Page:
Is investing risky?
Maybe. The less you understand the investment, the riskier it is. Knowledge is the antidote to blind risk.
Unfortunately, many people write off investing altogether. They assume all investing is dangerous, and they don’t realize they can lower their risk by developing a strict set of criteria that guides their investing choices.
This notion – investing is risky, so I should avoid it – is one of five “MythUnderstandings” (myths + misunderstandings) that author Gary Keller, the founder of Keller Williams, describes in his book, The Millionaire Real Estate Investor.
Myth #1: Investing is Complicated
Truth: Investing is only as complicated as you make it. The more you learn about it, the less complex it seems.
To a kindergartener, fractions seem impossible. But they grasp numbers through increasingly complex stages – counting, adding, subtracting – until they’re ready for fractions.
Investing, Keller says, is the same. Jump straight into the advanced topics and you’ll quickly feel overwhelmed. Focus your time, learn the concepts that apply to your goals (and dismiss the ones that don’t), and you’ll be solid.
Myth #2: The Best Investments Demand Specialized Knowledge
Truth: The Best Investments Are in Whatever Arenas You Understand Most
There is no “best” industry to invest in. It doesn’t matter how great the past returns have been in widget-making. If you don’t understand widgets, avoid it. Stick to what you know.
Myth #3: Investing is Risky
Truth: Investing Isn’t Risky if You Buy Right
You win or lose the game when you buy, Keller says. Investing isn’t risky if you buy such a steal that there’s nearly no way you could lose.
Risk happens when you over-pay for an investment and then pray that the market will save you from your mistake.
Myth #4: Great Investors Time the Market
Truth: Great Investors Make the Best of All Times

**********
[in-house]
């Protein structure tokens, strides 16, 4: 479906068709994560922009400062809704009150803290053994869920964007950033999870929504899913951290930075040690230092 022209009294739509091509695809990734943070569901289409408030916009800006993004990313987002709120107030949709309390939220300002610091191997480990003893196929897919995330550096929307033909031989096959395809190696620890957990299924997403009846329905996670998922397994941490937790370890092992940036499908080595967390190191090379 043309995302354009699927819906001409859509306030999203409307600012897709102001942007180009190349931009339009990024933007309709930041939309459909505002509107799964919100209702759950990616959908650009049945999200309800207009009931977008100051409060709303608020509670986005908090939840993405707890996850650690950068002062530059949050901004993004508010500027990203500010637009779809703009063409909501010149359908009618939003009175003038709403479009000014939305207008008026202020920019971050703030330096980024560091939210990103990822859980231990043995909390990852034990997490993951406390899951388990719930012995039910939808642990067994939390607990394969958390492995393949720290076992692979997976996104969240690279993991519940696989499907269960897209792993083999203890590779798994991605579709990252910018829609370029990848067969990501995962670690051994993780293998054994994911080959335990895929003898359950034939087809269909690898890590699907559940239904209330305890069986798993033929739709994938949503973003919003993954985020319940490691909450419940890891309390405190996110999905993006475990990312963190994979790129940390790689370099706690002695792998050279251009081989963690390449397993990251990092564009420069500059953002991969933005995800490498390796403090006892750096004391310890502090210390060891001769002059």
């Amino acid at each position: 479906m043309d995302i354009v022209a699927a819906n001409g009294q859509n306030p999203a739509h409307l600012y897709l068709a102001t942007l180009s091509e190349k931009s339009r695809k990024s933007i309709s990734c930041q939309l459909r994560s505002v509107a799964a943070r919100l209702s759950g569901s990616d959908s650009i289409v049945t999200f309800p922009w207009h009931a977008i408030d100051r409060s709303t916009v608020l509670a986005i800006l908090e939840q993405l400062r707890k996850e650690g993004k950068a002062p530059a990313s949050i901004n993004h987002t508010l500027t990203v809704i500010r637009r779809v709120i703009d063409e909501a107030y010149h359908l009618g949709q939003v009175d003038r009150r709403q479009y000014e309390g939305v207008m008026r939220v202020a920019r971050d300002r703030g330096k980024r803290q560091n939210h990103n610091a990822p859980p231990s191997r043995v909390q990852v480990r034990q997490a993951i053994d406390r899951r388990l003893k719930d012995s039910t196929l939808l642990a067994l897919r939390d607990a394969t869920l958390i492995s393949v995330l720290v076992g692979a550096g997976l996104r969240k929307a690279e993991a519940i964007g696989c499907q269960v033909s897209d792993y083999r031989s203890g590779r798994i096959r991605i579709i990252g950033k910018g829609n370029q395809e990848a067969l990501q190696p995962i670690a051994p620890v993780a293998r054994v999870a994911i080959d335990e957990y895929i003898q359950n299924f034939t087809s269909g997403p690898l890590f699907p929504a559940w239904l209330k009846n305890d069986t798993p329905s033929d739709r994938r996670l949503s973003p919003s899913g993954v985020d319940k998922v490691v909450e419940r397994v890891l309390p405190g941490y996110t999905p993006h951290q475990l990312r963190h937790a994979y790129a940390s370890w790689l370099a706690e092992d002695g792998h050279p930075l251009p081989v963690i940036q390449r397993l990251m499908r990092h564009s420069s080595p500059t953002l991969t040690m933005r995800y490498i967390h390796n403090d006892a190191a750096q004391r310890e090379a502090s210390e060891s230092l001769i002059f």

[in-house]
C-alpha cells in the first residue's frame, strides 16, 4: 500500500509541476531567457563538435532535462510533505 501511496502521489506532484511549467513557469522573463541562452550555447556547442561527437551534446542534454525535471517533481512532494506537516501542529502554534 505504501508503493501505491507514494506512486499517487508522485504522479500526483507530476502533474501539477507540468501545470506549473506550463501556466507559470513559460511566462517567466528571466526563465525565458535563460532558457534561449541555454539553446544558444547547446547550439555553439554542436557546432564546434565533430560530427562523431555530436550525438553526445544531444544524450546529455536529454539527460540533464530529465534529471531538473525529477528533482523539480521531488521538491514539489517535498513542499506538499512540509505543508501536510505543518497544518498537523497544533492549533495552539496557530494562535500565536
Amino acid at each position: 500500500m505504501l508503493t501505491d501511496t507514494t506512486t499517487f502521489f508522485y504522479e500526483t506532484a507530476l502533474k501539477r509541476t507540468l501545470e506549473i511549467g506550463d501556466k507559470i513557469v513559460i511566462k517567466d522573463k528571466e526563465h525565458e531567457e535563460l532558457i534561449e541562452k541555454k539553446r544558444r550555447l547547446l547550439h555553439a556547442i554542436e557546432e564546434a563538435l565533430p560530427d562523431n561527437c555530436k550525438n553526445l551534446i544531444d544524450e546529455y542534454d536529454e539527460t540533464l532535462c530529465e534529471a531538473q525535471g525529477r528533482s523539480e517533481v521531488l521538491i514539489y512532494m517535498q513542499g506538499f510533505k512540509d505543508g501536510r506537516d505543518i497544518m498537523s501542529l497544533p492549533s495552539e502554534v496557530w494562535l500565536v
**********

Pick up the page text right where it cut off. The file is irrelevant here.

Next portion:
If you’re constantly in the game, you’ll spot the hot deals. But those deals won’t tap you on the shoulder – you have to constantly be searching.
“It doesn’t matter what the market’s doing,” says Bill O’Kane, an investor interviewed in the book. “You’re going to buy what the market gives you.”
Myth #5: All the Good Investments Are Taken
Truth: Every Market, in Every Time, Has Opportunity
“Rest assured, all the good investments will be taken,” Keller says. “The only question is by whom … those who take them are those who best understand the conditions that create them.”
Should I Read It?
The first half of The Millionaire Real Estate Investor reads like a motivational book. Keller explains the path of money (turning capital into cash flow) and walks through ideas like the “Three D’s:” investments that are tax deductible, depreciable and deferrable.
The concepts he explains in the first half apply to all types of investing, not just real estate, and the tone feels a little bit like Rich Dad, Poor Dad.
The second half of the book more specifically focuses on real estate investing. He offers worksheets and “sample problems” that guide you through learning how to analyze a house, either for rental income or flipping potential.
This Book is For You If: You’re looking for a broad, conceptual overview about how to think about money and investing. You’re a real estate novice who wants to learn more. (I certainly consider myself a novice, even after a handful of rentals.)
This Book is NOT For You If: You’re an advanced real estate investor.
Check out more reviews of The Millionaire Real Estate Investor.